While July is often reserved for appropriations bills in the Senate, Majority Leader Harry Reid (D-Nev.) has set aside very little time to complete even one or two bills this month, despite the fact that the chamber’s conservatives appear in no mood to help smooth the way and President Bush is expected to veto the majority of spending measures that reach his desk.
“Is it a challenge? Absolutely,” said Tom Gavin, spokesman for Senate Appropriations Chairman Robert Byrd (D-W.Va.), of the limited floor time slated for spending bills. “Is it an insurmountable challenge? Absolutely not.”
Reid has scheduled the next two weeks of floor debate on the Defense Department authorization bill, largely to reinvigorate the debate over how to end the Iraq War. Following that, Reid is expected to move to a bill reauthorizing the State Children’s Health Insurance Program.
That could leave only a week, at best, for appropriations this month, with a limited amount of time in September to complete all 12 measures before the Oct. 1 start of the 2008 fiscal year. Congress is expected to recess, as usual, for most of August.
“Certainly, we wish there could be 45 days in July,” Gavin said. He added, “We’ll be ready to use whatever floor time we get.”
But whether Reid can get a lot completed in a short period of time is partly up to Senate Republicans, whose conservatives have threatened a battle royal over appropriations this year.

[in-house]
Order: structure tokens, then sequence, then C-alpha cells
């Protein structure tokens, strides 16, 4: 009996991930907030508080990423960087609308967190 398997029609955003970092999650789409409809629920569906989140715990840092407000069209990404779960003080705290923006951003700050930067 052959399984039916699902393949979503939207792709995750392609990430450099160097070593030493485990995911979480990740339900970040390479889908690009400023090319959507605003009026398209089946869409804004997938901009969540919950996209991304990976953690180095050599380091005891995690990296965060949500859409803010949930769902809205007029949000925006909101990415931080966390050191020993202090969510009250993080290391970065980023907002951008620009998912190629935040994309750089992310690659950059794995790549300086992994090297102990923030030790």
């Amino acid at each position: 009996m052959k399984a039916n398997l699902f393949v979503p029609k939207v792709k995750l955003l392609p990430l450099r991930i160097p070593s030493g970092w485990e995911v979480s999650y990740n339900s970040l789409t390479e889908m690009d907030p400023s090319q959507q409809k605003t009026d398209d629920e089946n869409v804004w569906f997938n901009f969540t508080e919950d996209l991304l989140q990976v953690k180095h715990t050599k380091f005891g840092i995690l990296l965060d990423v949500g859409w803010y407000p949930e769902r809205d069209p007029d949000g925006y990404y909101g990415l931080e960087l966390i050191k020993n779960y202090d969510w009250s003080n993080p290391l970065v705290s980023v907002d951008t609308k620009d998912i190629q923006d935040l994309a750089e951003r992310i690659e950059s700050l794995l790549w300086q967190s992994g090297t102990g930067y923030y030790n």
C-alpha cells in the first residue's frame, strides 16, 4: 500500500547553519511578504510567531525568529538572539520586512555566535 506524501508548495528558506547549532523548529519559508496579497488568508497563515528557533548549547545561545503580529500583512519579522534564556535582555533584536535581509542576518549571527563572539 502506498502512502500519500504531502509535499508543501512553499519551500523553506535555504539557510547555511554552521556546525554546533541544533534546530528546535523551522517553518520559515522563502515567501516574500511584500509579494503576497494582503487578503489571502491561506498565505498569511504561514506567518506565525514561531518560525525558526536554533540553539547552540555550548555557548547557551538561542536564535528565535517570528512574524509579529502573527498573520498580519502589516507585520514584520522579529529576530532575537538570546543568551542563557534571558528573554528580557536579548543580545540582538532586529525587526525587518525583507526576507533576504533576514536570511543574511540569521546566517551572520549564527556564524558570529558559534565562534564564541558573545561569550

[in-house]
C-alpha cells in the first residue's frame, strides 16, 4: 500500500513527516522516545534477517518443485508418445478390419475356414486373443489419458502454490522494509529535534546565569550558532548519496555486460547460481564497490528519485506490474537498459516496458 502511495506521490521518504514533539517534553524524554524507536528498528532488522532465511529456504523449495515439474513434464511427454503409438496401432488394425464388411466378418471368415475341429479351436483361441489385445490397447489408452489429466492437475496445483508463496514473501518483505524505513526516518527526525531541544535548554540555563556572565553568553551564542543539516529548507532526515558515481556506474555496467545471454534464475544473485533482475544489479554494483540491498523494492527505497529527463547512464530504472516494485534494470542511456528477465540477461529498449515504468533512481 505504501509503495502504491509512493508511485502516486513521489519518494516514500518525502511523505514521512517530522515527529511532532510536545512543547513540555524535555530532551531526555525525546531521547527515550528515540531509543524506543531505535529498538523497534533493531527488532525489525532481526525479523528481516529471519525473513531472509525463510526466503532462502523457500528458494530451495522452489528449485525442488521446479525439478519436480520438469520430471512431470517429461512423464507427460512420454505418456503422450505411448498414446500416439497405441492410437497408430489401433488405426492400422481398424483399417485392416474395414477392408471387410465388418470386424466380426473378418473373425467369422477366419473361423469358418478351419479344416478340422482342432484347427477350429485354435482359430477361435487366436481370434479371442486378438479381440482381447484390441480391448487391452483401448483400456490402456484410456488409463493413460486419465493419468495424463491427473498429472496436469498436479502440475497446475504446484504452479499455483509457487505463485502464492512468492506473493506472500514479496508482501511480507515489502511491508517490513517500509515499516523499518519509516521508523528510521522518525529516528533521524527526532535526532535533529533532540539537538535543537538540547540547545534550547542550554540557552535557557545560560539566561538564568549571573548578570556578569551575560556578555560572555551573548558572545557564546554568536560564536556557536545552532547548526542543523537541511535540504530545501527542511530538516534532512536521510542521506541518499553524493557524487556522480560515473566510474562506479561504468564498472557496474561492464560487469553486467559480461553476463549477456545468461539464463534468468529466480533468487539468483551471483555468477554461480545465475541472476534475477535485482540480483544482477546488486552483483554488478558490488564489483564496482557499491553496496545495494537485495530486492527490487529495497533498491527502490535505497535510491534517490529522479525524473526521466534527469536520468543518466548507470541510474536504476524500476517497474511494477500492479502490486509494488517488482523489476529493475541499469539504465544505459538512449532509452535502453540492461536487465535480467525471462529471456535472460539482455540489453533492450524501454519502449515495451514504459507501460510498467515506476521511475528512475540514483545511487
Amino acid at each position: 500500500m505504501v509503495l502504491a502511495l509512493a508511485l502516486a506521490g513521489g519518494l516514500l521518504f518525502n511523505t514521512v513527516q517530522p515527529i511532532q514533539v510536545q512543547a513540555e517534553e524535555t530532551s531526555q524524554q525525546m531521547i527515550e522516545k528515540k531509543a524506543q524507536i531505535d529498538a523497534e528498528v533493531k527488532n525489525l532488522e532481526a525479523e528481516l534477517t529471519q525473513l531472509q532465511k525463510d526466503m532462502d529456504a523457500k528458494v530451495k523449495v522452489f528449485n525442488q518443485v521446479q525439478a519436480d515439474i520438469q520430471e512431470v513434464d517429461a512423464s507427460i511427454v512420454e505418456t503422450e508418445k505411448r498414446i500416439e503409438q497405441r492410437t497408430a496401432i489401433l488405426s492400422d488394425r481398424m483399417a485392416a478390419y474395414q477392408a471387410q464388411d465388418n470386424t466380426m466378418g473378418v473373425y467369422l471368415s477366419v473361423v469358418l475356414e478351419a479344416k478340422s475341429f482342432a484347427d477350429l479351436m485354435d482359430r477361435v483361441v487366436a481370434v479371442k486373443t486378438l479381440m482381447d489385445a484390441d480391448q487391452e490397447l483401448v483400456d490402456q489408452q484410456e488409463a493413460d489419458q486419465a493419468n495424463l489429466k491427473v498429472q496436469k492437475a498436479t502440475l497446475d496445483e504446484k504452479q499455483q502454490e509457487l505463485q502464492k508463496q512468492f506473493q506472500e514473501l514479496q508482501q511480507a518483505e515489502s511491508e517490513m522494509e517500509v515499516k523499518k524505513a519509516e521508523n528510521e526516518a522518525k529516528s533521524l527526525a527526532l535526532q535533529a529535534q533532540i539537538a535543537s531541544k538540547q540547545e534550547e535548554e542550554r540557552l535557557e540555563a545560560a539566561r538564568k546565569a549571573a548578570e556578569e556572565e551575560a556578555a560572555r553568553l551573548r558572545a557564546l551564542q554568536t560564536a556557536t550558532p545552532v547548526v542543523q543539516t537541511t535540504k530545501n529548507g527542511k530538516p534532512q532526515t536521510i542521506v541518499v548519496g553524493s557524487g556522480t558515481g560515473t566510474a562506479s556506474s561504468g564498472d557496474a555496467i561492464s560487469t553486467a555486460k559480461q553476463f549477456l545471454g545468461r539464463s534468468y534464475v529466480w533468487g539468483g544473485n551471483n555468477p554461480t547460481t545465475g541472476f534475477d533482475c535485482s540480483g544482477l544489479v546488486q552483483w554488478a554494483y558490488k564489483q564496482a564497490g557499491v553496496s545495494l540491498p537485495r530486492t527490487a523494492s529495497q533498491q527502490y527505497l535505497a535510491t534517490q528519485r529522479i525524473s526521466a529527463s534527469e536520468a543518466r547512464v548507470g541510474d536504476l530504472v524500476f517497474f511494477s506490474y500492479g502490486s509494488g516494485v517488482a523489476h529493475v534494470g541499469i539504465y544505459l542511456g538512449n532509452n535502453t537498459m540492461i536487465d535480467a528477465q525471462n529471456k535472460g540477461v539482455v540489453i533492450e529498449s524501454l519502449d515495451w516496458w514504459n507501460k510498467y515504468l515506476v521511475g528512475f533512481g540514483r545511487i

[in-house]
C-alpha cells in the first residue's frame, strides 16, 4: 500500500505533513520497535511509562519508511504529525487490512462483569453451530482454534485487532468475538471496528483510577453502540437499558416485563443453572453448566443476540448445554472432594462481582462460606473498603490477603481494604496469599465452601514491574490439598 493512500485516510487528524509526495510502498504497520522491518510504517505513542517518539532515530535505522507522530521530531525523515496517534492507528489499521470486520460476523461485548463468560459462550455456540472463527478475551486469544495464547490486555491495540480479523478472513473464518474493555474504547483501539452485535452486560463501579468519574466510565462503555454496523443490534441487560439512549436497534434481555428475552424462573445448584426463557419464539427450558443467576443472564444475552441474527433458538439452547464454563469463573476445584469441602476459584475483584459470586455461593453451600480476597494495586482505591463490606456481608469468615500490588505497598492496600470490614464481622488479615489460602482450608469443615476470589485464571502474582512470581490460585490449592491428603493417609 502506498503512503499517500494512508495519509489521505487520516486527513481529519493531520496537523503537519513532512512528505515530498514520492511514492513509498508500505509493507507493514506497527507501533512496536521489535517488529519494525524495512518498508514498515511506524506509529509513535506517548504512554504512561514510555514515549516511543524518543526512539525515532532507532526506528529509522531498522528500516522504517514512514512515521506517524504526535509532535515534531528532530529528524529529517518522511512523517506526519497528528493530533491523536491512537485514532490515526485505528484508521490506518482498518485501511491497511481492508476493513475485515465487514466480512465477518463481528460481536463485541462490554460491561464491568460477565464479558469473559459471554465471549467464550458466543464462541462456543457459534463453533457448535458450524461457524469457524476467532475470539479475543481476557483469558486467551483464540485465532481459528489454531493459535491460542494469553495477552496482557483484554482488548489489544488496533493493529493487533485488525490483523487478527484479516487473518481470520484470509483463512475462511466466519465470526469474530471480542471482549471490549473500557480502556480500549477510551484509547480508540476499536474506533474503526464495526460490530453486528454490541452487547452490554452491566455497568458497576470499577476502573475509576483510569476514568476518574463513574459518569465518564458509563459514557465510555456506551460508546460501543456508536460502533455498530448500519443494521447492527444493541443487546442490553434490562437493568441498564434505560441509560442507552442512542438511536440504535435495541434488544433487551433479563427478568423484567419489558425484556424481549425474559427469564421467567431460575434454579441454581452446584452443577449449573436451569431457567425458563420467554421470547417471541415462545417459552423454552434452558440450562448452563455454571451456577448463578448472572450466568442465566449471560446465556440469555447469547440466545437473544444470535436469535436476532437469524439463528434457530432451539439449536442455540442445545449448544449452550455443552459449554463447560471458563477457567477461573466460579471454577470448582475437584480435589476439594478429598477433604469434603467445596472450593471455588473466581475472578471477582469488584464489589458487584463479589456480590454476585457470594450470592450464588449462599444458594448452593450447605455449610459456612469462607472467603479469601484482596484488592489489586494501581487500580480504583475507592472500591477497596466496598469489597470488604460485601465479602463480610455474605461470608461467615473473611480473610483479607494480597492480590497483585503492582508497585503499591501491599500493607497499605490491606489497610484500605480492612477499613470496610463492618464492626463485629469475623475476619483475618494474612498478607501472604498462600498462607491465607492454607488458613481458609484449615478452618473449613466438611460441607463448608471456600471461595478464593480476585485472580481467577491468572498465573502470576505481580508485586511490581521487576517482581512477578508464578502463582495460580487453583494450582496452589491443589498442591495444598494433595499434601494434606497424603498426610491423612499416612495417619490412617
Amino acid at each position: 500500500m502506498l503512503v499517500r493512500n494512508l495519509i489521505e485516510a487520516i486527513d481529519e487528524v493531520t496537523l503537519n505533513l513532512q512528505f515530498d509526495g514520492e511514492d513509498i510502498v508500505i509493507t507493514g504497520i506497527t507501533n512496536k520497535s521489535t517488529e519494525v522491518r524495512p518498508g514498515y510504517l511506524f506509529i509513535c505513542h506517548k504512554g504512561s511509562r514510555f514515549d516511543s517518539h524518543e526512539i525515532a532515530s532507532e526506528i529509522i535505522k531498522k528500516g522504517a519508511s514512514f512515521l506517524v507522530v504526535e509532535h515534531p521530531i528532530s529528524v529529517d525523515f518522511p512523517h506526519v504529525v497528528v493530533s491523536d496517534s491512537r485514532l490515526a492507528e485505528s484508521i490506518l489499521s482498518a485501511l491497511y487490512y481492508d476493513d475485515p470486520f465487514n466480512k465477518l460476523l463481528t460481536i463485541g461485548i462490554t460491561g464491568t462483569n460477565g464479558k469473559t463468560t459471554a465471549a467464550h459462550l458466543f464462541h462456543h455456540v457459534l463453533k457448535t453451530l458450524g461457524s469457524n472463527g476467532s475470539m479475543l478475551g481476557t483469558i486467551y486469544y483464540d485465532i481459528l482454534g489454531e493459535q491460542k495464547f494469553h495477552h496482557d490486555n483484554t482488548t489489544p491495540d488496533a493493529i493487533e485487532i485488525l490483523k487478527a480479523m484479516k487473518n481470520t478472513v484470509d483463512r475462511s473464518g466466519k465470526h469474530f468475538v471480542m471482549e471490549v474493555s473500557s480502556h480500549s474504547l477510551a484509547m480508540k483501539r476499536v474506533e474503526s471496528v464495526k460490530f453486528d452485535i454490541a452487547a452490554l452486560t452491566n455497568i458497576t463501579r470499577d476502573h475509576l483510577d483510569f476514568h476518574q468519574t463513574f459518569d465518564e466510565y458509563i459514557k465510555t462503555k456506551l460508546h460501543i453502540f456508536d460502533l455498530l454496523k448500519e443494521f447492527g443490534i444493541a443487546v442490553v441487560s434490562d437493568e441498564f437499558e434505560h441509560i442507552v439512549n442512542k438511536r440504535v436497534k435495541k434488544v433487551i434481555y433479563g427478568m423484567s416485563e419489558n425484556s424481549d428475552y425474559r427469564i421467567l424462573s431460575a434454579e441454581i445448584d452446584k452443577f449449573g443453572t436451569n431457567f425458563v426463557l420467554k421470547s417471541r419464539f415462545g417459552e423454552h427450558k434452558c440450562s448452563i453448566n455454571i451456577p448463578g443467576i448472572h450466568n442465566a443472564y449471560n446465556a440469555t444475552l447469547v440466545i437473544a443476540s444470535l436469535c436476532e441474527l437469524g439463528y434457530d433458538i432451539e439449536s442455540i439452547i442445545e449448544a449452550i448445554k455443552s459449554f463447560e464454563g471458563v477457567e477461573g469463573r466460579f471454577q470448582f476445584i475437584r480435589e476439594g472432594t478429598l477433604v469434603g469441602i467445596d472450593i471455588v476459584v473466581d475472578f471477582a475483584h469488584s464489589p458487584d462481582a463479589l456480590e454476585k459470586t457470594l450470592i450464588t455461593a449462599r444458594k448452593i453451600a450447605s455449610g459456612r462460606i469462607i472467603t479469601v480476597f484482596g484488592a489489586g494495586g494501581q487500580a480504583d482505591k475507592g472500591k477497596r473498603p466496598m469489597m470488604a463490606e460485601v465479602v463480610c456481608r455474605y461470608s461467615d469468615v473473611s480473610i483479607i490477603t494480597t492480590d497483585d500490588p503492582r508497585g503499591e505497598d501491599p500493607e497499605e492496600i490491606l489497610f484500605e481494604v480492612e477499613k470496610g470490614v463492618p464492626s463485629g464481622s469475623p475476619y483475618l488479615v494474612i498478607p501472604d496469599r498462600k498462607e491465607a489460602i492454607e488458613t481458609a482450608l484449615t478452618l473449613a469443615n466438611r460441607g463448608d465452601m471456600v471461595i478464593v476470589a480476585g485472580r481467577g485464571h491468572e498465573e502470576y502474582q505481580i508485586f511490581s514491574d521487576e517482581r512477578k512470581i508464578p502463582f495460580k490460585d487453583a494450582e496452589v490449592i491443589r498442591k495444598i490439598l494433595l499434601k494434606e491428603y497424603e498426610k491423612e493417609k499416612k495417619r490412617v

In fact, Minority Leader Mitch McConnell (R-Ky.) is likely to come under pressure from some rank-and-file Republicans to rein in his right flank, which already is primed to slow down or outright block all of the 12 annual spending bills, according to Senate GOP sources.
“I assume that Sen. McConnell is going to sit down and say [to the conservatives], ‘Look, we can’t object to everything,’” said one Senate GOP leadership aide. “I think it would be in McConnell’s best interest if he took the lead on this.”
The aide added that Republicans would have a politically harder time opposing or holding up national security spending bills, such as those funding the departments of Defense, Homeland Security and Veterans Affairs. But convincing conservatives, such as Sen. Jim DeMint (R-S.C.), to hold their fire on those bills may be difficult.
“I expect everything to be scrutinized, and there will be no free passes,” said one Senate GOP source. “There’s going be a fight at the outset on most of them, if not all of them.”
DeMint, in particular, has indicated he would object to debating appropriations bills until the Senate adopts the strict rules on earmarks that it approved as part of a larger lobbying and ethics bill earlier this year. Democrats have repeatedly objected to that request, saying they want to send the entire bill to conference with the House.
Democrats said the onus is on Republicans to make sure the government is funded before Oct. 1, particularly since several GOP Senators have slowed down or blocked consideration of nearly every major bill the Senate has considered this year.
Terri Henderson, 6, center, whose mother is El Salvador, attends a rally with members of Congress at Union Station's Columbus Circle to announce the Restore Opportunity, Strengthen, and Improve the Economy (ROSIE) Act on July 29, 2014. The legislation provides incentives for government contractors to pay a living wage and other benefits that would help low-income workers.